The Trouble With Assessing 'Black Films'

This year was lauded by many news outlets as an incredible year for black films. CNN heralded "Hollywood's African-American Renaissance;" The New York Times called 2013 a "a breakout year for black films." Shani Hilton, deputy editor-in-chief of BuzzFeed, talks to NPR's Arun Rath about why she think those assertions are overstated.

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ARUN RATH, HOST:

It's ALL THINGS CONSIDERED from NPR West.

(SOUNDBITE OF MOVIE, "THE BUTLER")

OPRAH WINFREY: (as Gloria Gaines) What was the name of that movie, honey?

FOREST WHITAKER: (as Cecil Gaines) "In the Heat of the Night."

WINFREY: (as Gloria Gaines) "In the Heat of the Night" with Sidney Poitier. Sidney..

WHITAKER: (as Cecil Gaines) Sidney Poitier is a white man's fantasy of what he wants us to be.

RATH: That's from the Lee Daniels' film "The Butler," one of a long list of movies that led some to call 2013 a breakout year for black films. Not so fast, says Shani Hilton of buzzfeed.com. I asked her why she thinks we all might want to calm down a little. So I'm going to set this up, you knock it down. 2013 was an amazing year, a watershed moment for black directors and stars - "12 Years a Slave," "The Butler," "Fruitvale Station," "Best Man Holiday," "Black Nativity" - the list goes on.

SHANI HILTON: Was it?

(LAUGHTER)

HILTON: It was a great year for many filmmakers, some of whom were black and some of whom were not black.

RATH: But watershed moment?

HILTON: No, absolutely not. It wasn't a watershed moment. It's kind of an understandable notion to want to talk about that. But some people would argue that by comparing all of these films with each other, as opposed to their actual peers in the genres, you're doing them a disservice.

RATH: Right. And you actually raise the point what is a black movie?

HILTON: Yeah, absolutely. You know, you end up seeing these pieces that are written, and they say words like race-themed or ethnically diverse films, which doesn't actually tell you anything about the film.

RATH: You know, one of the weird things about this discussion that really hit me when I was reading your piece is this feeling of deja vu, right? Like, we had the same discussion when the original "Best Man" came out in 1999. Before that, there was "Boyz n the Hood," "Do the Right Thing," and going back to the '80s with films like "Glory" and "A Soldier's Story."

HILTON: Right. When you've talked to people who've been in the business for a really long time, they'll tell you, you know, we saw these already 10 years ago. We saw these 20 years ago. We've had all these fascinating, weird, funny black films and yet 2013 we're still saying, hey, it's our year. John Ridley, who wrote "12 Years a Slave," he also kind of echoed that when you start to talk about black films, then you end up in a space where you're comparing black films to other black films as opposed to their mates in the same genre.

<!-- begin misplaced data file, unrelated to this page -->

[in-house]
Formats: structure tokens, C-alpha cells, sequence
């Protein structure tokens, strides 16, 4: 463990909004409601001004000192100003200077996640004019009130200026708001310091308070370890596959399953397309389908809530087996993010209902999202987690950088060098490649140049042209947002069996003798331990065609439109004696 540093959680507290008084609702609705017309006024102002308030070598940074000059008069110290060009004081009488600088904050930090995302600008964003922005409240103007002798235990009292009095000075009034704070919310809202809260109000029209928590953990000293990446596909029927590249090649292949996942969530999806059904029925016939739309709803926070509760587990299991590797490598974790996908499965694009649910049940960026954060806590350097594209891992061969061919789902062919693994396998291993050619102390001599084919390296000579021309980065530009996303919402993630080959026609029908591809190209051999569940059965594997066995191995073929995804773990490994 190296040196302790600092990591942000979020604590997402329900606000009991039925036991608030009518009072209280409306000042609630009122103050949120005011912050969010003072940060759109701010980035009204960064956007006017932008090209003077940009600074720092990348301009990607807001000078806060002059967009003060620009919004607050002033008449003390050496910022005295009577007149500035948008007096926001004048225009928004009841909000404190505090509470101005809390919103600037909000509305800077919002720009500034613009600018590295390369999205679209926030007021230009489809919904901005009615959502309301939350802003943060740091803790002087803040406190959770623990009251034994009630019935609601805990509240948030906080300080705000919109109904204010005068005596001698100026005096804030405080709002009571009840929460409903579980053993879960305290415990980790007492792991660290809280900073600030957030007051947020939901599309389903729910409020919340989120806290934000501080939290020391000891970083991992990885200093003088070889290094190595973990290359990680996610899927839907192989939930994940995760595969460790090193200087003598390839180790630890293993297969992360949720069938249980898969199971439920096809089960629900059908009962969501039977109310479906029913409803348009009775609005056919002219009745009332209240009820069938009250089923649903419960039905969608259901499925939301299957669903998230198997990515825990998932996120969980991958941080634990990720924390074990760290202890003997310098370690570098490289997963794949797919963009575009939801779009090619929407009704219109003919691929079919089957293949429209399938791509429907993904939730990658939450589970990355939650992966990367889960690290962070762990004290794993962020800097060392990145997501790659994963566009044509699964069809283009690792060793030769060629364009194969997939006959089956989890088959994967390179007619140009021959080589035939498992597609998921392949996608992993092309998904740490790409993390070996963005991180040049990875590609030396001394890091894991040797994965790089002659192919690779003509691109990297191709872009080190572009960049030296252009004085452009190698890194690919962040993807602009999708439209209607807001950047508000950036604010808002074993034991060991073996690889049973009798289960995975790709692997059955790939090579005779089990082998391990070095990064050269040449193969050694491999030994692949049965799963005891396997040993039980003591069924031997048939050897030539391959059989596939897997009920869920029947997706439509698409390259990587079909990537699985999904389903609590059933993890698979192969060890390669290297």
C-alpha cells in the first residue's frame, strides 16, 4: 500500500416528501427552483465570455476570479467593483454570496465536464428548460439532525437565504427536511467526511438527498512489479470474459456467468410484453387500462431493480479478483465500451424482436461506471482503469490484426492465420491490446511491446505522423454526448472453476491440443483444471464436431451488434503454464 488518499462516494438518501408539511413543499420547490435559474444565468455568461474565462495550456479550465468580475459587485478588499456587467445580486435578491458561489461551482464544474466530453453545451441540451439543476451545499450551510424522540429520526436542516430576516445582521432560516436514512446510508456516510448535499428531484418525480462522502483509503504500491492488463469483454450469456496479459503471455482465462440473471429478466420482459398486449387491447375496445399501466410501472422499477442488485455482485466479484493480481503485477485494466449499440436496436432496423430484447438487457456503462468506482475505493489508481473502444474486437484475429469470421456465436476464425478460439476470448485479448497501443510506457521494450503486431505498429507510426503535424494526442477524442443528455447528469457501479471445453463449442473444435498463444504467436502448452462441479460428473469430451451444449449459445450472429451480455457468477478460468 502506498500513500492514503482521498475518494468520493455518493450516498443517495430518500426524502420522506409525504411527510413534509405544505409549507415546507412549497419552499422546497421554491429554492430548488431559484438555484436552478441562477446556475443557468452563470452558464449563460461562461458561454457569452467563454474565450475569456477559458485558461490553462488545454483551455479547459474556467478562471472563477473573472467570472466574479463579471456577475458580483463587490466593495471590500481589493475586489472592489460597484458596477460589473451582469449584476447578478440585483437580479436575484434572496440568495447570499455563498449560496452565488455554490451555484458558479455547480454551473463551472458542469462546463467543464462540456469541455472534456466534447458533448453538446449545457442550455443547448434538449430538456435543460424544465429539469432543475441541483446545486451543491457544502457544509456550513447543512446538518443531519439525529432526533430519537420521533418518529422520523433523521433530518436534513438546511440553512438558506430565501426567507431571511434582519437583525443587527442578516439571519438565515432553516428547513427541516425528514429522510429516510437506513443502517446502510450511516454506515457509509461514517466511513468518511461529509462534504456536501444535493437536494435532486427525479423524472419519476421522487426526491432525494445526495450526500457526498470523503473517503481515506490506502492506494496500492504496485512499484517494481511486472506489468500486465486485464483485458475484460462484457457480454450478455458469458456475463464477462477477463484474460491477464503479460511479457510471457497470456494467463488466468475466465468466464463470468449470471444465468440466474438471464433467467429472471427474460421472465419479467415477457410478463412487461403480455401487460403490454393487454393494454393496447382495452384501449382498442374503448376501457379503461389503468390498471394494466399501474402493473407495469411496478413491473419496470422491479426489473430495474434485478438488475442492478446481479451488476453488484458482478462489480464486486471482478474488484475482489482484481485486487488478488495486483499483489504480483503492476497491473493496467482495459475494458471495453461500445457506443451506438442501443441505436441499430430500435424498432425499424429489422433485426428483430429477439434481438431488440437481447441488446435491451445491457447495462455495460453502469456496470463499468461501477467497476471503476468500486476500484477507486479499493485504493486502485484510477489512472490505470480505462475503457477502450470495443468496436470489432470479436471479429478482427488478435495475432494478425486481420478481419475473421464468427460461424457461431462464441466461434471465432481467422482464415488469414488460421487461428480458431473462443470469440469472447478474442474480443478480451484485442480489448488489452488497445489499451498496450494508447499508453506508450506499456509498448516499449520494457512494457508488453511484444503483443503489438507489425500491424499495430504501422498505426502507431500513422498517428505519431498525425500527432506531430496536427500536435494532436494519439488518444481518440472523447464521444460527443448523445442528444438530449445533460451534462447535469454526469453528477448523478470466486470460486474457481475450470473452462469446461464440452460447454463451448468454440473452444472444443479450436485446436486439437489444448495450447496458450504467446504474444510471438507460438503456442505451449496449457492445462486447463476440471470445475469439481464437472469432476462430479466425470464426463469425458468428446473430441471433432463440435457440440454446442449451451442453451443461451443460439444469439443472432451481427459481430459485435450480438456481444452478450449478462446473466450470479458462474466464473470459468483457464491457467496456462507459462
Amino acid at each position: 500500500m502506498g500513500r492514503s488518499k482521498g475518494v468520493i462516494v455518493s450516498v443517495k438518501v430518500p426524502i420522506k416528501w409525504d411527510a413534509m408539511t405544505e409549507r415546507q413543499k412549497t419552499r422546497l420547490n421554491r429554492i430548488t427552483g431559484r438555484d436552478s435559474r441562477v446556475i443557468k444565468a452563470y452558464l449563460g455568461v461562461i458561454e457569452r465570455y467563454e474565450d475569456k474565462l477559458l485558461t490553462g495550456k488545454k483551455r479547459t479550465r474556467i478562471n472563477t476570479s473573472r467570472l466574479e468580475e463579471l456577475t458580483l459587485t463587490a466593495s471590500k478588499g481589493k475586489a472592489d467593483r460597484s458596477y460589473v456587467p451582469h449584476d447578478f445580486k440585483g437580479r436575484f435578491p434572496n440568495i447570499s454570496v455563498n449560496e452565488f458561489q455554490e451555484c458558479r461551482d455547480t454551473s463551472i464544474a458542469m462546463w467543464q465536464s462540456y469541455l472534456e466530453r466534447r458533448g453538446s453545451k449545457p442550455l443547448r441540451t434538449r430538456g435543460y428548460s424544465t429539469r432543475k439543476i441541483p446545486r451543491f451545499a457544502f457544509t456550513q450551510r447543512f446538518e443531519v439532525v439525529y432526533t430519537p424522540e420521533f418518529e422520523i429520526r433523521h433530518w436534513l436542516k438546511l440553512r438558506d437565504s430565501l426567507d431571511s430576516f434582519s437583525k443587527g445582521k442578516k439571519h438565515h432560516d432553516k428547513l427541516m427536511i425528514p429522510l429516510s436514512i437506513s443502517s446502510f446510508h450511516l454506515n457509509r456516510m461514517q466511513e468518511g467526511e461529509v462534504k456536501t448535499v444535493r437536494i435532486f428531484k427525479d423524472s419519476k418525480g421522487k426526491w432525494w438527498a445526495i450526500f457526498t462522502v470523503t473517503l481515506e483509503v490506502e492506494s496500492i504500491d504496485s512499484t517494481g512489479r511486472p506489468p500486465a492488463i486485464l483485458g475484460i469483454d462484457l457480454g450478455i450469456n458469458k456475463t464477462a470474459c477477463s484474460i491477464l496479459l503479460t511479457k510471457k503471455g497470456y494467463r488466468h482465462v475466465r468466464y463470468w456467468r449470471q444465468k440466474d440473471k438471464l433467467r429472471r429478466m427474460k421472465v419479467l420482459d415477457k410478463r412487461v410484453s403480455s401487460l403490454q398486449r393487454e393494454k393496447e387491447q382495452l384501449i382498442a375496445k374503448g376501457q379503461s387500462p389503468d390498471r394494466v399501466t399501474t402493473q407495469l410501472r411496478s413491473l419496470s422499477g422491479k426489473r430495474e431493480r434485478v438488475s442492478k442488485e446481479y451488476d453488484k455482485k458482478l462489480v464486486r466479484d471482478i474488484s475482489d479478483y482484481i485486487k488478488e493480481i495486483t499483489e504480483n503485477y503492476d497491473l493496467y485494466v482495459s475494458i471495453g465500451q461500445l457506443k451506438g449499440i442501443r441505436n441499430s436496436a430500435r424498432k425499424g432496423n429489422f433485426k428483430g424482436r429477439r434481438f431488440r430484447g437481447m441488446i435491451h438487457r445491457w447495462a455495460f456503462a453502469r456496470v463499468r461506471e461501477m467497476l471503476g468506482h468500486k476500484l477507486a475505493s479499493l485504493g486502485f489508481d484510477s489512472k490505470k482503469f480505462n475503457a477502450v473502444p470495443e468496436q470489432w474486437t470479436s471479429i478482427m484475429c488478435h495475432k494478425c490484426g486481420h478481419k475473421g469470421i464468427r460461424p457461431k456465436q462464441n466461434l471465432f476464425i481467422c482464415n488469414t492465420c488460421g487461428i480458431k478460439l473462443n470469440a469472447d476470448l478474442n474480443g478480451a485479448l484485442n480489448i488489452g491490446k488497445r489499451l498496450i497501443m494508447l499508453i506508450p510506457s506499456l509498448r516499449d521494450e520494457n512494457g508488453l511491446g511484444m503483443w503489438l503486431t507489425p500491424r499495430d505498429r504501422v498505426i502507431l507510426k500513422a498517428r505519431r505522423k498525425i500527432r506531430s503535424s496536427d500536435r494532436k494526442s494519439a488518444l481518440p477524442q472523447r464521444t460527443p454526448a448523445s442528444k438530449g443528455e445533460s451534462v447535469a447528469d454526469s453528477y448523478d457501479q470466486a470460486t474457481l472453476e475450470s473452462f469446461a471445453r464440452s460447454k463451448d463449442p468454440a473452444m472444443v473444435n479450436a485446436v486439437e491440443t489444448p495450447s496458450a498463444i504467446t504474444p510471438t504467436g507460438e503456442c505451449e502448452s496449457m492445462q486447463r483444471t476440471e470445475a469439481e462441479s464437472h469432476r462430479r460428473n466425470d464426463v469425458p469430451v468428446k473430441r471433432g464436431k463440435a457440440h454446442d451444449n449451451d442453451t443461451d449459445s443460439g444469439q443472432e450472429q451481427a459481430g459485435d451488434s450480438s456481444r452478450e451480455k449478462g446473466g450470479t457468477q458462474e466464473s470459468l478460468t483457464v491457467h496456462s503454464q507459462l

RATH: Right. Say, like, you know, "The Best Man" does really well, and instead of Hollywood thinking that, well, we like romantic comedies that are kind of more from a male point of view, they think, we need more black movies.

(SOUNDBITE OF MOVIE, "THE BEST MAN")

TERRENCE HOWARD: (as Quentin) Yo, slim, is Jordan your first safari into the enchanted jungle?

MORRIS CHESTNUT: (as Lance) He's just messing with you, man.

HILTON: "Best Man Holiday" did so well at the box office. It made 30 million in its first weekend. You had Variety saying this sends a clear message to Hollywood: make more black movies. And that's kind of exactly the problem is once you make a black movie without thinking about all the things that went into making that film successful, you end up oftentimes with a few flops, and then it becomes harder for people of color - black people or black actors or black directors - to get their own films made.

RATH: Well, is there something that really sets 2013 apart for you, or is this kind of a made-up conversation?

HILTON: I think if something sets 2013 apart, it's kind of the way that distribution models have made it possible for a really wide variety of films, and that includes films that are not by black writers and directors. And so you have places like Affirm, which release black films - and they released three in the last few years - you have Kickstarter or any go-go crowdfunding ways, and then a lot of times you have - for example, with "12 Years a Slave," that film was developed and produced outside of the studio system with Brad Pitt's Plan B company and then was picked up for distribution by Fox Searchlight.

(SOUNDBITE OF MOVIE, "12 YEARS A SLAVE")

CHIWETEL EJIOFOR: (as Solomon Northup) I will not fall into despair. I will offer up my talents to Master Ford. I will keep myself hearty till freedom is opportune.

RATH: I'm curious: it's been a few weeks since you first wrote this piece. Are people tending to align with your argument?

HILTON: I found that most people at least understand the point that I'm making. I have seen a few people insist that it's good to celebrate black film as a unit that kind of comes out of old-fashioned take on black achievement, which is that we need to celebrate it in any way that we can because nobody else will. And now, I think we're at the point where we can say, hey, we should be comparing "12 Years a Slave" to other films of its kind, not to "Best Man Holiday."

RATH: So we're going to be having this conversation again in a few years?

HILTON: I hope not.

RATH: Shani Hilton is the deputy editor-in-chief of buzzfeed.com. Shani, thank you.

HILTON: Thank you so much.

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